Life Course Centre Seminar Series

Who responds to school accountability information? Evidence from the launch of the MySchool website

Presented by A/Prof Cain Polidano with Gigi Foster and Julie Moschion

This event was recorded

Whether school accountability information helps or hinders equality of access to ‘good schooling’ is contentious. In this study we estimate the impact that the release of school-level NAPLAN scores, via the MySchool website, has had on SES composition in revealed high and low scoring schools across private and public sectors. Impacts are estimated using population school-level ACARA data and difference-in-differences estimation, exploiting variation in school competition at the time of MySchool’s launch. We find increased enrolments in high-scoring public schools, driven by both high and low SES families switching away from private schools as they update their beliefs about the merits of public education. Enrolments at low-scoring public schools are unchanged because few of their competitor schools are high-scoring. Our results contradict a common belief that low SES families care less about academic achievement when choosing schools and allay fears that MySchool may have deepened disadvantage by prompting the flight of high SES families from low-scoring schools.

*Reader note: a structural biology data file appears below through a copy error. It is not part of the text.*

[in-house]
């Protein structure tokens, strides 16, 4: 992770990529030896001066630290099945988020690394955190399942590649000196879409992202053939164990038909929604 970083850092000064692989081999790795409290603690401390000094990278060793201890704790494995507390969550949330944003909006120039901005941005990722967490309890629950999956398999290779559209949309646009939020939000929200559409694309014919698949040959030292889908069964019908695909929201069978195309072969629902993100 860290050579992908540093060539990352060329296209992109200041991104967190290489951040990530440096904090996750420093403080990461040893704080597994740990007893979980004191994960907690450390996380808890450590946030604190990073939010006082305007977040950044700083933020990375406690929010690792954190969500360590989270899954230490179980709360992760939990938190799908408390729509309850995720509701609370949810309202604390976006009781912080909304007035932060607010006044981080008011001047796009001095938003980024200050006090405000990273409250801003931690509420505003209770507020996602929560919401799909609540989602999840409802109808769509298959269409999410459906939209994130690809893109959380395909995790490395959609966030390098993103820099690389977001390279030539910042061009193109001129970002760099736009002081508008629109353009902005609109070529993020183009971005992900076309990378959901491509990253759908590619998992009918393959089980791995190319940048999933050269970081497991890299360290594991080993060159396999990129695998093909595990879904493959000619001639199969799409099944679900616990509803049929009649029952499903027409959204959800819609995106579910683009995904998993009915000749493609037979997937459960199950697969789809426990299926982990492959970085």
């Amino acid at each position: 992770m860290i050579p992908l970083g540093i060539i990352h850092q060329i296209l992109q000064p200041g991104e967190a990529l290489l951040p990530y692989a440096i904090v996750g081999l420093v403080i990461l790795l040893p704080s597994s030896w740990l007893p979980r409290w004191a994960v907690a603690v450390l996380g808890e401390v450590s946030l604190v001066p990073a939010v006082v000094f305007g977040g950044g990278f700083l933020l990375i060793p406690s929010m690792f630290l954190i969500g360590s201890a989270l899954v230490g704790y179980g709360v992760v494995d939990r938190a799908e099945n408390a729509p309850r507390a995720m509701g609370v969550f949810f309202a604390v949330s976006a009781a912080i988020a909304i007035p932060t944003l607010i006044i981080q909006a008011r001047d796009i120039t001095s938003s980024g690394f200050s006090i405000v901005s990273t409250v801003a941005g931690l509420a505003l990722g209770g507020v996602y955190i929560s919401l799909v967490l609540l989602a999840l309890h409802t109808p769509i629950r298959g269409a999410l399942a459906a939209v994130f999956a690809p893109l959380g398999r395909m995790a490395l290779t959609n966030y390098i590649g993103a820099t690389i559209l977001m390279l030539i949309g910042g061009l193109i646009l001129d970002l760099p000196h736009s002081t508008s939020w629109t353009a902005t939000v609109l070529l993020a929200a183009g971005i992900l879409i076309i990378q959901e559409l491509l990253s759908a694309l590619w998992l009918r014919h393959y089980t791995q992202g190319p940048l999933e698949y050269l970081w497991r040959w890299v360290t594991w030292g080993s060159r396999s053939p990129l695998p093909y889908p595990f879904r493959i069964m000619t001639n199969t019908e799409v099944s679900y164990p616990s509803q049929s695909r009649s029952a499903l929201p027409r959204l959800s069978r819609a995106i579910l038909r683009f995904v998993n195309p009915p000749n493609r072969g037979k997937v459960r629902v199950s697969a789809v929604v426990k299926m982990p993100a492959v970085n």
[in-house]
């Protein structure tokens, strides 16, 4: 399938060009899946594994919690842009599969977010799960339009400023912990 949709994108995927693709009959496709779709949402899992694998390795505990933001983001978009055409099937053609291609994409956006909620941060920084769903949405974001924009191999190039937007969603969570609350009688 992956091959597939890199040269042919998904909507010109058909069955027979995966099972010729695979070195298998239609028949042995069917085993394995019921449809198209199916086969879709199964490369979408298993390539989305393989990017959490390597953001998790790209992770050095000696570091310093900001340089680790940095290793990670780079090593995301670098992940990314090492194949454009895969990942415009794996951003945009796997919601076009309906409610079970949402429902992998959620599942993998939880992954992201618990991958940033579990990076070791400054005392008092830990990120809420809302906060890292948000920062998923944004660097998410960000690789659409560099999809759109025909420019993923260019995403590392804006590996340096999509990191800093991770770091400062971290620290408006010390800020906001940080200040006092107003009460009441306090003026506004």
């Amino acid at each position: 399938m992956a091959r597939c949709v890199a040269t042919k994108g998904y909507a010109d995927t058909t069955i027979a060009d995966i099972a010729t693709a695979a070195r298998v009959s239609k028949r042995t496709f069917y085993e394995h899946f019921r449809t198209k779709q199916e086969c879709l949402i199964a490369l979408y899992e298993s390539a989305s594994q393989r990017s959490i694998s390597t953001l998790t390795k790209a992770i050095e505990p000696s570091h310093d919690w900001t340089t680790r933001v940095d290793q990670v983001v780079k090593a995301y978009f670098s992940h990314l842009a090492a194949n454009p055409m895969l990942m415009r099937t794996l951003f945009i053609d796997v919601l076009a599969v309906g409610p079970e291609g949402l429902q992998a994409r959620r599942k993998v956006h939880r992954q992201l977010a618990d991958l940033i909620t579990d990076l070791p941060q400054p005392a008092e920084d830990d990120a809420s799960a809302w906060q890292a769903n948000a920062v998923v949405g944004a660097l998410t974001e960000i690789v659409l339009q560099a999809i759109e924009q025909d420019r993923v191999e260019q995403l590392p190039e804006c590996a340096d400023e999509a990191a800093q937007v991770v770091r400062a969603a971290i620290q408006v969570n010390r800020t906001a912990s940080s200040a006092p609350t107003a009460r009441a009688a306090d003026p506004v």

A/Prof Cain Polidano is a Life Course Centre Associate Investigator at the Melbourne Institute: Applied Economic & Social Research at the University of Melbourne. His research involves the use of administrative data to understand the causal factors that shape the life trajectories of disadvantaged Australians, especially in the spheres of education, Indigenous and retirement policy. Currently he is working on ARC projects on the equity impacts of superannuation policy changes, the impacts of policies that give Indigenous businesses preferential access to government contracts and on the drivers and legacy of historical frontier violence in Australia. He is also working on a Life Course Centre project using MADIP data to understand the role that apprenticeship incentive payments play in generating education and employment opportunities for disadvantaged young people. Prior to completing a PhD in Econometrics at Monash University in 2010, Cain worked as a senior research economist with the Productivity Commission.

Date & Time

Tue, 30 May, 2023

12:00 pm – 1:00 pm (AEST)






Life Course Centre